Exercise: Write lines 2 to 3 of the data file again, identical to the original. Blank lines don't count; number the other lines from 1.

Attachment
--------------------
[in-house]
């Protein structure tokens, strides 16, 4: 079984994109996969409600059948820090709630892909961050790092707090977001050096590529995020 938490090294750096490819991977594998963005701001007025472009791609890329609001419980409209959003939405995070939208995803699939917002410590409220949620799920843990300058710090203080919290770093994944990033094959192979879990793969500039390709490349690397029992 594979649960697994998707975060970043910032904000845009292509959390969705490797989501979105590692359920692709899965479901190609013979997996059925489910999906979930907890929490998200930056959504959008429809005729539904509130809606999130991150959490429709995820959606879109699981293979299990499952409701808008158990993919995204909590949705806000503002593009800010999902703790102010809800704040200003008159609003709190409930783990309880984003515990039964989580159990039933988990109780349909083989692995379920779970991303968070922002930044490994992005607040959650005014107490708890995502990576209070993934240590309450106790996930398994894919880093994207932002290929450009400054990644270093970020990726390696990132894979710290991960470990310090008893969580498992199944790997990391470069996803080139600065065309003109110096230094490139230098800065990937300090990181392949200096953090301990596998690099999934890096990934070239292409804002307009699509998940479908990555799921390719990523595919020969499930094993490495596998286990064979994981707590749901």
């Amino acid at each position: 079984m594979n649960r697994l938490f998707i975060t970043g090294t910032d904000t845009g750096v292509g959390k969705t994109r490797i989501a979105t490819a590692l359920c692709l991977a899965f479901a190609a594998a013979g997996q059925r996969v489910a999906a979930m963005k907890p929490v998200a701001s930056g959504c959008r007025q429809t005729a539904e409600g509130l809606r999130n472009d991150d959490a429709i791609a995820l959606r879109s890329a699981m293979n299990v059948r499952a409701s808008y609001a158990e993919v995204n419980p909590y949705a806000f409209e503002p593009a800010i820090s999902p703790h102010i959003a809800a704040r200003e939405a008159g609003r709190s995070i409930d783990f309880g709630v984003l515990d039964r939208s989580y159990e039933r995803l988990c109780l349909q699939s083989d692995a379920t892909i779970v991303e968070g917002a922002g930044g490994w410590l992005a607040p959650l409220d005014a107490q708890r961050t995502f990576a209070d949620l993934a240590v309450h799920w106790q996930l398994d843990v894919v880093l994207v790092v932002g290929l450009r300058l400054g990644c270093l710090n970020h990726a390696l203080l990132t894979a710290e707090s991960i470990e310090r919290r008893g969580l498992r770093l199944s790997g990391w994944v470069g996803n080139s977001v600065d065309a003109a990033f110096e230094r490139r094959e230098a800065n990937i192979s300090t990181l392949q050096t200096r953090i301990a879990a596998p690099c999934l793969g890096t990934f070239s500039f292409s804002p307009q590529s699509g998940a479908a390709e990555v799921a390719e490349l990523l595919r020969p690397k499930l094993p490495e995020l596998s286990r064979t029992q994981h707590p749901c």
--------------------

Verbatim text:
């Protein structure tokens, strides 16, 4: 079984994109996969409600059948820090709630892909961050790092707090977001050096590529995020 938490090294750096490819991977594998963005701001007025472009791609890329609001419980409209959003939405995070939208995803699939917002410590409220949620799920843990300058710090203080919290770093994944990033094959192979879990793969500039390709490349690397029992 594979649960697994998707975060970043910032904000845009292509959390969705490797989501979105590692359920692709899965479901190609013979997996059925489910999906979930907890929490998200930056959504959008429809005729539904509130809606999130991150959490429709995820959606879109699981293979299990499952409701808008158990993919995204909590949705806000503002593009800010999902703790102010809800704040200003008159609003709190409930783990309880984003515990039964989580159990039933988990109780349909083989692995379920779970991303968070922002930044490994992005607040959650005014107490708890995502990576209070993934240590309450106790996930398994894919880093994207932002290929450009400054990644270093970020990726390696990132894979710290991960470990310090008893969580498992199944790997990391470069996803080139600065065309003109110096230094490139230098800065990937300090990181392949200096953090301990596998690099999934890096990934070239292409804002307009699509998940479908990555799921390719990523595919020969499930094993490495596998286990064979994981707590749901």
């Amino acid at each position: 079984m594979n649960r697994l938490f998707i975060t970043g090294t910032d904000t845009g750096v292509g959390k969705t994109r490797i989501a979105t490819a590692l359920c692709l991977a899965f479901a190609a594998a013979g997996q059925r996969v489910a999906a979930m963005k907890p929490v998200a701001s930056g959504c959008r007025q429809t005729a539904e409600g509130l809606r999130n472009d991150d959490a429709i791609a995820l959606r879109s890329a699981m293979n299990v059948r499952a409701s808008y609001a158990e993919v995204n419980p909590y949705a806000f409209e503002p593009a800010i820090s999902p703790h102010i959003a809800a704040r200003e939405a008159g609003r709190s995070i409930d783990f309880g709630v984003l515990d039964r939208s989580y159990e039933r995803l988990c109780l349909q699939s083989d692995a379920t892909i779970v991303e968070g917002a922002g930044g490994w410590l992005a607040p959650l409220d005014a107490q708890r961050t995502f990576a209070d949620l993934a240590v309450h799920w106790q996930l398994d843990v894919v880093l994207v790092v932002g290929l450009r300058l400054g990644c270093l710090n970020h990726a390696l203080l990132t894979a710290e707090s991960i470990e310090r919290r008893g969580l498992r770093l199944s790997g990391w994944v470069g996803n080139s977001v600065d065309a003109a990033f110096e230094r490139r094959e230098a800065n990937i192979s300090t990181l392949q050096t200096r953090i301990a879990a596998p690099c999934l793969g890096t990934f070239s500039f292409s804002p307009q590529s699509g998940a479908a390709e990555v799921a390719e490349l990523l595919r020969p690397k499930l094993p490495e995020l596998s286990r064979t029992q994981h707590p749901c």